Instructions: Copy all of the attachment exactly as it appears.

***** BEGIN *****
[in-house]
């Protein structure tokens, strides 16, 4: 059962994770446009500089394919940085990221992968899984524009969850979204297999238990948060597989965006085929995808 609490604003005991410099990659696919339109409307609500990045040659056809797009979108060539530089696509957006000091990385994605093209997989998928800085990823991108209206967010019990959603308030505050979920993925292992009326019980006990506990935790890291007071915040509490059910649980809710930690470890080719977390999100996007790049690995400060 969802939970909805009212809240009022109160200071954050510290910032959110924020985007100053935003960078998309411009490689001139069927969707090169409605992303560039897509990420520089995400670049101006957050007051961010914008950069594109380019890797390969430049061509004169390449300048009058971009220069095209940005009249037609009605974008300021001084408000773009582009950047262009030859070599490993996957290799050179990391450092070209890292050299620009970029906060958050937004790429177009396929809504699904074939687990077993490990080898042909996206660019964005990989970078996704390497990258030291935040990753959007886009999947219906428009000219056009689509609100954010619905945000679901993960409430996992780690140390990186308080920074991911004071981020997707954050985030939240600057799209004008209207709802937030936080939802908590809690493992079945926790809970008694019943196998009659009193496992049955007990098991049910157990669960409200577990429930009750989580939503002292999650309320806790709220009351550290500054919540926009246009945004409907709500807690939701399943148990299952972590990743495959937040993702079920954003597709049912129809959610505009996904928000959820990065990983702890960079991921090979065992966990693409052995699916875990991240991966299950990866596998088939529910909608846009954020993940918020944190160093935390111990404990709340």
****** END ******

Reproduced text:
[in-house]
């Protein structure tokens, strides 16, 4: 059962994770446009500089394919940085990221992968899984524009969850979204297999238990948060597989965006085929995808 609490604003005991410099990659696919339109409307609500990045040659056809797009979108060539530089696509957006000091990385994605093209997989998928800085990823991108209206967010019990959603308030505050979920993925292992009326019980006990506990935790890291007071915040509490059910649980809710930690470890080719977390999100996007790049690995400060 969802939970909805009212809240009022109160200071954050510290910032959110924020985007100053935003960078998309411009490689001139069927969707090169409605992303560039897509990420520089995400670049101006957050007051961010914008950069594109380019890797390969430049061509004169390449300048009058971009220069095209940005009249037609009605974008300021001084408000773009582009950047262009030859070599490993996957290799050179990391450092070209890292050299620009970029906060958050937004790429177009396929809504699904074939687990077993490990080898042909996206660019964005990989970078996704390497990258030291935040990753959007886009999947219906428009000219056009689509609100954010619905945000679901993960409430996992780690140390990186308080920074991911004071981020997707954050985030939240600057799209004008209207709802937030936080939802908590809690493992079945926790809970008694019943196998009659009193496992049955007990098991049910157990669960409200577990429930009750989580939503002292999650309320806790709220009351550290500054919540926009246009945004409907709500807690939701399943148990299952972590990743495959937040993702079920954003597709049912129809959610505009996904928000959820990065990983702890960079991921090979065992966990693409052995699916875990991240991966299950990866596998088939529910909608846009954020993940918020944190160093935390111990404990709340």